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By Robert Tate, Automotive Historian and Researcher
Images courtesy of Robert Tate
Posted: 11.15.2016

file 20161115165608 History Chevrolet Corvair

When you take a look back at our history of our most iconic American automobiles, the Corvair models by Chevrolet would be near the top of that list.

The Chevrolet Corvair was introduced to the automotive market as a compact car that featured a lot of new innovations including a 6-cylinder rear mounted air-cooled engine combined with a transmission differential unit and independent all-wheel suspension. With the introduction of the first Corvair also came what was called the “Unipak”

During the introduction for the Corvair models, Chief Engineer Mr. H.F. Barr said this about the Chevrolet Corvair production cars. “The Corvair represents a breakthrough in compact car designs by starting with a clean slate, taking advantage of recent technological advances in automotive and allied fields. Chevrolet engineers have designed a new kind of car that meets a combination of requirements that as recently as five years ago would have been impossible to satisfy.”

file 20161115165647 History Chevrolet Corvair

The Corvair was the product of a nine-year research and development program aimed at designing a compact car which was low in initial cost. The Corvair models offered the consumer stainless steel hub caps with a circular depressed center area with the name Chevrolet on the hubcap which looked great for the consumer market. Horizontal inlet louvers on the engine compartment lid would admit the cooling air to the engine and also added design interest for the customer as well.

The Chevrolet nameplate was located on the rear deck beginning with the earlier Corvair models. The letters were highlighted in bright block letters that provided a vehicle identification for its models. Another advantage that the Corvair models offered was the luggage compartment located in the front of the vehicle. This area provided more than 15.6 cubic feet of space along with an optional folding rear seat that could be used by the passenger as well as the driver.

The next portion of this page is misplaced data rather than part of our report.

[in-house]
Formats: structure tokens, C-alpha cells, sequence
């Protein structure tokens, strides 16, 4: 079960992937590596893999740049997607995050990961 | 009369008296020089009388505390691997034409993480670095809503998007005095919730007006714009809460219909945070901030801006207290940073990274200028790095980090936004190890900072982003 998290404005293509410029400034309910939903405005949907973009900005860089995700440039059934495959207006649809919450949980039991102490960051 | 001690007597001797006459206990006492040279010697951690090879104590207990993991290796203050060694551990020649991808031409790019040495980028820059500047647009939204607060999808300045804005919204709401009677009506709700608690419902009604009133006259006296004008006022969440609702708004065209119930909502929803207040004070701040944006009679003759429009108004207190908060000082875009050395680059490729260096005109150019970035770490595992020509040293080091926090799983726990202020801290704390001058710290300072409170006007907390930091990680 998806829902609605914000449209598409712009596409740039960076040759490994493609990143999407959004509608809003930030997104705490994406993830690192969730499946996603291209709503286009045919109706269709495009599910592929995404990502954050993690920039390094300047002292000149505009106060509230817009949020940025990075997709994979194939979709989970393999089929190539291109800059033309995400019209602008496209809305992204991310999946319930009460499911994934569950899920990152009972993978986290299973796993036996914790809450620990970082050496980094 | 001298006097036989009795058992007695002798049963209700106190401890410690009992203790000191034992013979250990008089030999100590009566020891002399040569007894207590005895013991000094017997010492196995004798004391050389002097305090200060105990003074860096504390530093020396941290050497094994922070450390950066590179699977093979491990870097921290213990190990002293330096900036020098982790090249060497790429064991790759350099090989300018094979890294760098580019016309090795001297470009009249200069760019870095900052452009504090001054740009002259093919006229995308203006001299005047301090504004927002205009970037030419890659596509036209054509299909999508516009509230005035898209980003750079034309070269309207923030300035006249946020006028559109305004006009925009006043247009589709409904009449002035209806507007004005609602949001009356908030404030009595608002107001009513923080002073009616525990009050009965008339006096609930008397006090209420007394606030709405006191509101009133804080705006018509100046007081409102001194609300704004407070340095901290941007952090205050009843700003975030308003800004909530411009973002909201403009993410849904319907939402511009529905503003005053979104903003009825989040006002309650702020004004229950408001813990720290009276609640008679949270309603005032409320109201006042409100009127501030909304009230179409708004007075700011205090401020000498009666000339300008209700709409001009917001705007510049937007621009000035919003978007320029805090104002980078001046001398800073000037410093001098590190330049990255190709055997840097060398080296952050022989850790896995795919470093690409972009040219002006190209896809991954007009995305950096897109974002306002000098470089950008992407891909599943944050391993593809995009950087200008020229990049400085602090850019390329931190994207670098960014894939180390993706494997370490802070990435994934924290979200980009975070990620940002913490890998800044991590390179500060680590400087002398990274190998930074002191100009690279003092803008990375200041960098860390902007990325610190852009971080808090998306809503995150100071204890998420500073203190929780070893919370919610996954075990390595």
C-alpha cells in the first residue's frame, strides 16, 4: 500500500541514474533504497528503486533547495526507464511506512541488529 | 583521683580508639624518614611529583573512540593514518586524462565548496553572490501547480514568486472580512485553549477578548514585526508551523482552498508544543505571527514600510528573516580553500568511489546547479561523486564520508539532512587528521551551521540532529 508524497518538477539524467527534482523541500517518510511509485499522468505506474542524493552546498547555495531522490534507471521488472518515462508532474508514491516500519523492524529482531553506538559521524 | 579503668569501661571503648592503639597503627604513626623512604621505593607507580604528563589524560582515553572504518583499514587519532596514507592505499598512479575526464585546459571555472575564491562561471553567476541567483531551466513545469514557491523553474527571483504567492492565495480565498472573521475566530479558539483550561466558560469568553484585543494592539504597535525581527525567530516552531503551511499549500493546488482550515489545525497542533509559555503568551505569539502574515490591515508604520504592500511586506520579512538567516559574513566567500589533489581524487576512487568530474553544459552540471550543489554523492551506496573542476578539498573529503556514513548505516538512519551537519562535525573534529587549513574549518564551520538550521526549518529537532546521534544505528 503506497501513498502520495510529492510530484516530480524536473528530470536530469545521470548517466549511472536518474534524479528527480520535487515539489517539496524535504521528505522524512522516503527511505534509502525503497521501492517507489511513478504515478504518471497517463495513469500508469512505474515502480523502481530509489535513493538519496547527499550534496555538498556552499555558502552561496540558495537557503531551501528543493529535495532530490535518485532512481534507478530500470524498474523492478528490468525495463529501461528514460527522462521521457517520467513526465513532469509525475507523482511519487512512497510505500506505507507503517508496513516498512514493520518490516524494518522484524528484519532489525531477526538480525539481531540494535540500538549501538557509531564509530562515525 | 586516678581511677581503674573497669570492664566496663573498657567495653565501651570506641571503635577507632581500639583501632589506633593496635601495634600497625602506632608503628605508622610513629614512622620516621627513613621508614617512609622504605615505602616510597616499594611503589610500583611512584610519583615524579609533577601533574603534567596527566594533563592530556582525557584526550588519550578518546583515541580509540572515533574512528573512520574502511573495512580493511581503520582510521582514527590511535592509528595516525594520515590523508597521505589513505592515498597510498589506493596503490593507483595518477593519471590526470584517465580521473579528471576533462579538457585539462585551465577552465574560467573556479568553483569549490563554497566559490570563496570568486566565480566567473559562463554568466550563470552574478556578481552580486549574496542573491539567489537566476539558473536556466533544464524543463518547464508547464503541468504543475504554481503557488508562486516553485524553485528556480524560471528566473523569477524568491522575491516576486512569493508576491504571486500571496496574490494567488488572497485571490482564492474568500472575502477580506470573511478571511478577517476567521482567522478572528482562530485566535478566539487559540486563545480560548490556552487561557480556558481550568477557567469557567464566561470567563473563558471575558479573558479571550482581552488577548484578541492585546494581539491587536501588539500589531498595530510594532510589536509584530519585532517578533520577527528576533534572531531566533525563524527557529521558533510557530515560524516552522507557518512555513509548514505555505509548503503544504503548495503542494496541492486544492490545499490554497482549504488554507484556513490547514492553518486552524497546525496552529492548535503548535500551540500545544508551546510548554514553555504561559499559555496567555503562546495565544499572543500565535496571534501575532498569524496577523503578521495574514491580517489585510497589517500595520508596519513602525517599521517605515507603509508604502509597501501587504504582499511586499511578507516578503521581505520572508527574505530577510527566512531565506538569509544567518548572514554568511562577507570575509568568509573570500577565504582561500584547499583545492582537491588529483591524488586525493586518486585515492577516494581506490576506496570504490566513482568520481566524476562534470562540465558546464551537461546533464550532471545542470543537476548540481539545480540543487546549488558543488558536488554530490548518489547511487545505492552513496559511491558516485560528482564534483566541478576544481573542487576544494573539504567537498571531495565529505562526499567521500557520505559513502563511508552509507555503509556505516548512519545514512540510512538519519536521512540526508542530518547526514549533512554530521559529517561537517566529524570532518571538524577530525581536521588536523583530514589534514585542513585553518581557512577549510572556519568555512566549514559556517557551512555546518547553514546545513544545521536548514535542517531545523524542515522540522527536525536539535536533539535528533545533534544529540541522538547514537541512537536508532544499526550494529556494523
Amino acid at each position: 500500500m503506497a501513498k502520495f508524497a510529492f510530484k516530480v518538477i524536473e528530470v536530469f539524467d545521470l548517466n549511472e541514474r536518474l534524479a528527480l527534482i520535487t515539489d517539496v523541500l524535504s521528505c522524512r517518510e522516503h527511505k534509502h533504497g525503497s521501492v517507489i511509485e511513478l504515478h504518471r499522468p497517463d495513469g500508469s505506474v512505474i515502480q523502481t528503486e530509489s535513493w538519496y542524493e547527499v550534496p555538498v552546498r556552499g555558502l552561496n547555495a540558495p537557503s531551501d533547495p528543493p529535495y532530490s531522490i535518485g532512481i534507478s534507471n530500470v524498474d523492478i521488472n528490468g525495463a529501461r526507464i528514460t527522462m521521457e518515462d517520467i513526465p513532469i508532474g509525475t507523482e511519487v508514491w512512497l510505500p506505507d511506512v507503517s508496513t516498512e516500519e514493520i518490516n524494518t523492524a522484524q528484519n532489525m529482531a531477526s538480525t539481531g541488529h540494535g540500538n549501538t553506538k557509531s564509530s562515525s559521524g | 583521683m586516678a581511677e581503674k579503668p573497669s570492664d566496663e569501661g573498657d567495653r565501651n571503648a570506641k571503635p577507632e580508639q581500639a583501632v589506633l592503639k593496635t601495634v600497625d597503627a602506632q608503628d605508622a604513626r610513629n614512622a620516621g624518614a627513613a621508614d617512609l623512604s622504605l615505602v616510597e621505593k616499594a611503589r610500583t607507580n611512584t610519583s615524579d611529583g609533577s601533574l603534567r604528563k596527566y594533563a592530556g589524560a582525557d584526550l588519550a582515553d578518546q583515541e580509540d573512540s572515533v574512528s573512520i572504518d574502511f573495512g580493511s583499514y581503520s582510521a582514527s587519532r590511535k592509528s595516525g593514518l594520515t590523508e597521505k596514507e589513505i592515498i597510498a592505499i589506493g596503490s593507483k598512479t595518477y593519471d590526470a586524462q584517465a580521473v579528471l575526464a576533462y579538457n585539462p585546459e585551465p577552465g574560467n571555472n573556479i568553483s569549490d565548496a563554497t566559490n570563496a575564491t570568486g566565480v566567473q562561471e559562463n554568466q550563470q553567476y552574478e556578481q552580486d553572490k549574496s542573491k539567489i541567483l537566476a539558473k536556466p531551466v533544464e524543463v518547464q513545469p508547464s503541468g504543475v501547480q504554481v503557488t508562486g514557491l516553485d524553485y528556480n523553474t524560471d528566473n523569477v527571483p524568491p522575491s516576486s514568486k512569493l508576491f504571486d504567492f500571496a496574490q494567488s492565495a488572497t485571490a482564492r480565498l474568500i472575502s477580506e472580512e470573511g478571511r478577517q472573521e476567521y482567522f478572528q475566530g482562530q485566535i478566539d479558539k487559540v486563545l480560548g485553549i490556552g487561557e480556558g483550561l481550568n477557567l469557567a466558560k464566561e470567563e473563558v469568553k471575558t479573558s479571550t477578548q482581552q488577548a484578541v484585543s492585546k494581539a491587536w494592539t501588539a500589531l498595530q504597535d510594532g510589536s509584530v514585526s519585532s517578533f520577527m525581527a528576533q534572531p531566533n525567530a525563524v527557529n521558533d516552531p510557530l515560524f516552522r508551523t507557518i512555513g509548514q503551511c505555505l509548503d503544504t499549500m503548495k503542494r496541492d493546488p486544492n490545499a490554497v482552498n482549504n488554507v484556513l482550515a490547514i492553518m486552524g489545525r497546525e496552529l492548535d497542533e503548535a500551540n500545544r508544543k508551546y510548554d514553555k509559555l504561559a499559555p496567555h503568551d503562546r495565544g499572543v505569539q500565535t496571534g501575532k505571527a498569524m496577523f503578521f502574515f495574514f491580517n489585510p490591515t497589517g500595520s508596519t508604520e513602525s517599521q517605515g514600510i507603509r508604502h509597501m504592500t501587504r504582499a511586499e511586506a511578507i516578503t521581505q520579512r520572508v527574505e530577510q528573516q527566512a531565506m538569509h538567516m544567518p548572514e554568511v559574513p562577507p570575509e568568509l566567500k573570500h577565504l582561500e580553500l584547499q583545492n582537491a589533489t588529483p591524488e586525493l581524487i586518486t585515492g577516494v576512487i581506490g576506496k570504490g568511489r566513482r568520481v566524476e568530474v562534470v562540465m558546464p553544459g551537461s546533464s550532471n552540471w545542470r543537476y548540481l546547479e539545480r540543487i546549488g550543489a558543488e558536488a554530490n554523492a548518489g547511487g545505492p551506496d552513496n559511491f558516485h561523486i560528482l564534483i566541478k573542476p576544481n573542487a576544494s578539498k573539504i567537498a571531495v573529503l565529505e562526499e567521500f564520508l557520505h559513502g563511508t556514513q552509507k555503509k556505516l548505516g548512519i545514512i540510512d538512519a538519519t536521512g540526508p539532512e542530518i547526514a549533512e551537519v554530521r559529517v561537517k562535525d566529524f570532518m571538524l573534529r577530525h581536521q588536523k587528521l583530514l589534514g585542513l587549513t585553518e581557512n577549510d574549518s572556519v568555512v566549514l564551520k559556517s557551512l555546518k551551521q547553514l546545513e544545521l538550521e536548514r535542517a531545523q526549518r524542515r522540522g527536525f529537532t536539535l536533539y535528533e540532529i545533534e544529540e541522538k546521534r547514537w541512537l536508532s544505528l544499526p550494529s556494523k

file 20161115165746 History Chevrolet Corvair

The Corvair models retained a similar body style from 1960-1964. Chevrolet also introduced a Corvair Monza 900 Club Coupe model that sold for $2,238. In 1965, Chevrolet updated its house design for the consumer market. I always thought as an automotive historian that the 1965 General Motors line offered impeccable styling which many consumers thoroughly had enjoyed.

The 1965 Corvair models were introduced to the public on Sept. 16, 1964. They were longer, wider and lower while offering increased engine power. A new top-of the line series, called the Corsa, became popular among consumers and was manufactured in both convertible and a sports coupe which had replaced the Corvair Spyder.

file 20161115165810 History Chevrolet Corvair

The newly designed Corvair models also gave more increased shoulder room and entrance height plus more leg room in the rear seat of sports sedan models. The convertible models also offered all-electric top mechanisms for 1965. The Corvair Greenbrier sports wagons rounded out the 1965 model line.

The popularity of the model led to increased manufacturing and sales for 1965. Chevy dealers sold 237,056 Corvairs that year.

By 1967, however, the Corvair line was not showing an advantage in automotive sales and just over 27,000 cars were produced. The eventual phasing out of the Corvair was also aided by consumer advocate Ralph Nader who included a chapter on the rear-engine car in his now famous book, “Unsafe at any Speed.”

The year 1969 marked the last year that Corvair models were assembled and as could be expected the Corvair name plate was dropped from General Motors.

file 20161115165832 History Chevrolet Corvair

A special thanks to Robert Tate, Automotive Historian and Researcher, for contributing this story to the MotorCities Story of the Week Program.

For further information on photos please visit or email This email address is being protected from spambots. You need JavaScript enabled to view it.. Please do not republish the story and/or photographs without permission of MotorCities National Heritage Area. (Bibliography: Dammann H., George “Sixty years of Chevrolet” Crestline Publishing 1972.)